Las Vegas Sands, MGM Resorts, Wynn Could Face Credit Issues Due to Macau Casino Closures
Posted on: February 6, 2020, 10:00h.
Last updated on: February 6, 2020, 10:24h.
Las Vegas Sands (NYSE:LVS), MGM Resorts International (NYSE:MGM), and Wynn Resorts (NASDAQ: WYNN) – three of the largest operators in Macau – could contend with credit headwinds in the wake of the casino closures there, says Moody’s Investors Service.
Because of the spreading of the new coronavirus, Macau Chief Executive Ho Iat Seng on Tuesday said the peninsula’s gaming properties will be closed 15 days. That decision was made following confirmation of the tenth case of the respiratory virus on the Special Administrative Region (SAR). Documented cases of the “Wuhan virus” in Macau haven’t increased over the past two days, but on a global basis, the number has swelled beyond 25,000 and the death toll in China is 564.
It’s estimated that visits to the world’s largest gaming center tumbled by about 80 percent last month, and Moody’s warned that if the situation becomes “protracted,” it could turn into a credit negative event for the aforementioned companies.
Wynn Resorts has the highest relative exposure of the three to the Macau region,” said the research firm in a note obtained by Casino.org. “For the 12 months through September 2019, It generated about 72% (or $4.8 billion) of its total consolidated revenue (about $6.6 billion) and 76% ($1.4 billion) of adjusted property EBITDA from Macau operations.”
Wynn, the operator of two venues in the SAR, reports fourth-quarter results today after the close of US markets. It’s likely that analysts will press executives for some clarity on the coronavirus situation.
Heard it Before
Concerns about Wynn’s corporate credit rating on the back of the novel coronavirus aren’t new. Earlier this week, Standard & Poor’s (S&P) put the company on review for a possible downgrade, noting that the firm’s leveraged balance sheet provides “limited cushion” with which to deal with virus-induced “operating volatility.”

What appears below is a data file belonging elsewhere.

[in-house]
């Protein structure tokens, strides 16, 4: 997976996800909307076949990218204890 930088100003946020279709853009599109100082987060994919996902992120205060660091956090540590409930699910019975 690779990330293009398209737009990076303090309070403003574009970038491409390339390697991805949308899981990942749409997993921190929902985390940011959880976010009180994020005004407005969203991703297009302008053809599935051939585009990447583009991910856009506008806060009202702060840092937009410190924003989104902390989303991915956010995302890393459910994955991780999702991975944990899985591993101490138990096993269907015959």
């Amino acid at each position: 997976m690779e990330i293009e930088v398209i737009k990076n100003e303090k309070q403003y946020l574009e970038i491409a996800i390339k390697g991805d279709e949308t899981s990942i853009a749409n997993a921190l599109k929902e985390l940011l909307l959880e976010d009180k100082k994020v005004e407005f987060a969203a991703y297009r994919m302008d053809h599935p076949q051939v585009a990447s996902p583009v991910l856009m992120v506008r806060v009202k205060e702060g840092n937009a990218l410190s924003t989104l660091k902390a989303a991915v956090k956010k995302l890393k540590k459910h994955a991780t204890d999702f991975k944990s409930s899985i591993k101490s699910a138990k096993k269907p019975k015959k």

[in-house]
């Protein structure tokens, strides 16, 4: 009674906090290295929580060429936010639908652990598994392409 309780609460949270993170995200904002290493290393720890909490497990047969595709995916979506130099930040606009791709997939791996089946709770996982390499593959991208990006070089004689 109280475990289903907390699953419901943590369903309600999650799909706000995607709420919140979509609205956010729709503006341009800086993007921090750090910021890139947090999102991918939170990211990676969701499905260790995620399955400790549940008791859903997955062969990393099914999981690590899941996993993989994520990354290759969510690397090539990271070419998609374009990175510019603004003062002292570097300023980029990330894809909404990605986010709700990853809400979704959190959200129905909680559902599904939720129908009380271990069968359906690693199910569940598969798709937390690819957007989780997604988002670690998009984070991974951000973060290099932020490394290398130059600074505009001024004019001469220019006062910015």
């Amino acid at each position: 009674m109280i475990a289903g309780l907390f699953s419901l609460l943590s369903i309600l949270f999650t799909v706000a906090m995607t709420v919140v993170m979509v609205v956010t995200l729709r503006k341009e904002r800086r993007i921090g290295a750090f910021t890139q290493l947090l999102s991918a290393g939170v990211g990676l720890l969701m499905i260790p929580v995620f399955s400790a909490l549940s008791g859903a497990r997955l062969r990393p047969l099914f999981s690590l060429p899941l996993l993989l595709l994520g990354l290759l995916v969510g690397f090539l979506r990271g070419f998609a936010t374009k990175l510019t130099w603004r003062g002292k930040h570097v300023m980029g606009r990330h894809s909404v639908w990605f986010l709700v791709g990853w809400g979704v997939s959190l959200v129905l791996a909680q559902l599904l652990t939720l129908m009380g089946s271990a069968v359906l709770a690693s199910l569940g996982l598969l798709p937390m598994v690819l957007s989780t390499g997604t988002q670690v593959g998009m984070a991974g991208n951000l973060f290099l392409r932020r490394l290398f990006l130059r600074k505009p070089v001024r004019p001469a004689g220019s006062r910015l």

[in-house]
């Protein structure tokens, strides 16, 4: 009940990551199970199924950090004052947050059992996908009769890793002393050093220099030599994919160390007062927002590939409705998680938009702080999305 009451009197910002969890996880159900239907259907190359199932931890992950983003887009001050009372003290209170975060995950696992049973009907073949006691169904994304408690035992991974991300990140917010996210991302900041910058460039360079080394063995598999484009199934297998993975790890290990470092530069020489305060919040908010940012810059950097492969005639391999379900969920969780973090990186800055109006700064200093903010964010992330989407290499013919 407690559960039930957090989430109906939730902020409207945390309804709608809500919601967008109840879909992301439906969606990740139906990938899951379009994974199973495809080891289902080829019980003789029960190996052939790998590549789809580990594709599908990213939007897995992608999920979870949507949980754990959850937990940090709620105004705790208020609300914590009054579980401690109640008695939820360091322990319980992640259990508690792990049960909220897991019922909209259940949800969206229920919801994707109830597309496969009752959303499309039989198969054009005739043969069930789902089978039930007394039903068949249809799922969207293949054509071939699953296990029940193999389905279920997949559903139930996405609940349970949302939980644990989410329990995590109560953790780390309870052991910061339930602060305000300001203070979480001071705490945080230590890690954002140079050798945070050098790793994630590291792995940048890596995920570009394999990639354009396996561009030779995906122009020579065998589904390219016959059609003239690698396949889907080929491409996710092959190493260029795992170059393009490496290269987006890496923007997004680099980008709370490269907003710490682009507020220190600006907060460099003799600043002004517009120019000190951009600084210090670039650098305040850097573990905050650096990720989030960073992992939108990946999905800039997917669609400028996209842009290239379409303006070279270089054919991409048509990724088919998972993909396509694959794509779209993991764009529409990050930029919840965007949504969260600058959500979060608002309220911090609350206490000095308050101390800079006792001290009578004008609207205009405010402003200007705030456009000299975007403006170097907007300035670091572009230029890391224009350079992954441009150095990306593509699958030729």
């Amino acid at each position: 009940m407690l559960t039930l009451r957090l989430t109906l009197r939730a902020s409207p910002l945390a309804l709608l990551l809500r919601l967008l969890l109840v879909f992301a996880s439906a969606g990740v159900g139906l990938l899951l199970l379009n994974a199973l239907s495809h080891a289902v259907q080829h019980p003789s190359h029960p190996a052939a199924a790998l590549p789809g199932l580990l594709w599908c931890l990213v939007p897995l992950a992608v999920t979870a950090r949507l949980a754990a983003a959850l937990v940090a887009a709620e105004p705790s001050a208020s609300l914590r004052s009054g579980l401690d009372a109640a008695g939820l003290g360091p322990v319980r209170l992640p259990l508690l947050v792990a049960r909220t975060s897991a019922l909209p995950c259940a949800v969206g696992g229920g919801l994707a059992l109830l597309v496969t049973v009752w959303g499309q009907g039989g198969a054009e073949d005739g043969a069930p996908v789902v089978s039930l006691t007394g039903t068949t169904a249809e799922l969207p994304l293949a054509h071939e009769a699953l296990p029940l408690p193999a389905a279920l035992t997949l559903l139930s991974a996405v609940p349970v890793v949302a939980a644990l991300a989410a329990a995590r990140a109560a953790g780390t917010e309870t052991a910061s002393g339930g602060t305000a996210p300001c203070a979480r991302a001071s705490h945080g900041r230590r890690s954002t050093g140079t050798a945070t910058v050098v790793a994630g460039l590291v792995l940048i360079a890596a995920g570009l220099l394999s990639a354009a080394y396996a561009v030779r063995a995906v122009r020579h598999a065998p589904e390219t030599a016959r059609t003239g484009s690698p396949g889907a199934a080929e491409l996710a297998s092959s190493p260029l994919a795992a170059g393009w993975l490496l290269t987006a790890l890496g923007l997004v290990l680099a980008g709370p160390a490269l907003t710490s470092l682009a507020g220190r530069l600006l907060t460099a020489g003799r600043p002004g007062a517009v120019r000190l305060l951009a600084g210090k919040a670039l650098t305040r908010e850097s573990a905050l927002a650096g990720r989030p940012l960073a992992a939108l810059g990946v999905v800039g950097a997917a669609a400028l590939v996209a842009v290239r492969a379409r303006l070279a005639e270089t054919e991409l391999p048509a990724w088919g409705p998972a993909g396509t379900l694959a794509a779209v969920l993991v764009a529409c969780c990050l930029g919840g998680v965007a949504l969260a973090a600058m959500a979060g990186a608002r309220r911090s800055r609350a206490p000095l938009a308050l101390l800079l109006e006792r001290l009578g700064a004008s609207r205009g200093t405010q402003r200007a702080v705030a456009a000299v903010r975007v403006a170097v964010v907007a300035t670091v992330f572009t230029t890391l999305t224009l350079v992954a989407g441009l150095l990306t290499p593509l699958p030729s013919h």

Moody’s is more sanguine in its outlook, saying that despite the 15-day casino closure policy, there will not be any impact to the ratings of LVS, MGM, and Wynn at this time.
“All three companies have a significant level of consolidated cash resources, free cash flow prospects, and other forms of liquidity that can help these companies absorb a near-term hit to their Macau operations without impairing their respective credit profiles,” said the ratings agency.
Moody’s rates LVS debt Baa3, an investment-grade mark that implies moderate credit risk. The research firm has Ba3 grades on MGM and Wynn, meaning those bonds have “speculative elements and are subject to substantial credit risk.”
Over the near-term, perhaps the most crucial issue facing Macau’s gaming industry is just how long the closures will last. At least one executive has already said it’s possible the peninsula’s venues remain shuttered longer than 15 days.
Even if there is swift resolution on that front, operators will still need mainland China and Hong Kong to reopen travel to and from Macau. Lawmakers in both regions haven’t commented on when important arteries to the gaming hub could open again.
“Macau is located less than 40 miles to the southwest of Hong Kong and is accessible by road via the Hong Kong-Zhuhai-Macau Bridge, ferry, and helicopter, with Macau’s visitation largely dependent on tourists from mainland China,” said Moody’s. “On 3 February, Hong Kong’s Chief Executive Carrie Lam Cheng Yuet-ngor announced the closure of all but two border crossings with mainland China to shut out the coronavirus, with just the Shenzhen Bay joint checkpoint and Hong Kong-Zhuhai-Macau Bridge remaining open.”
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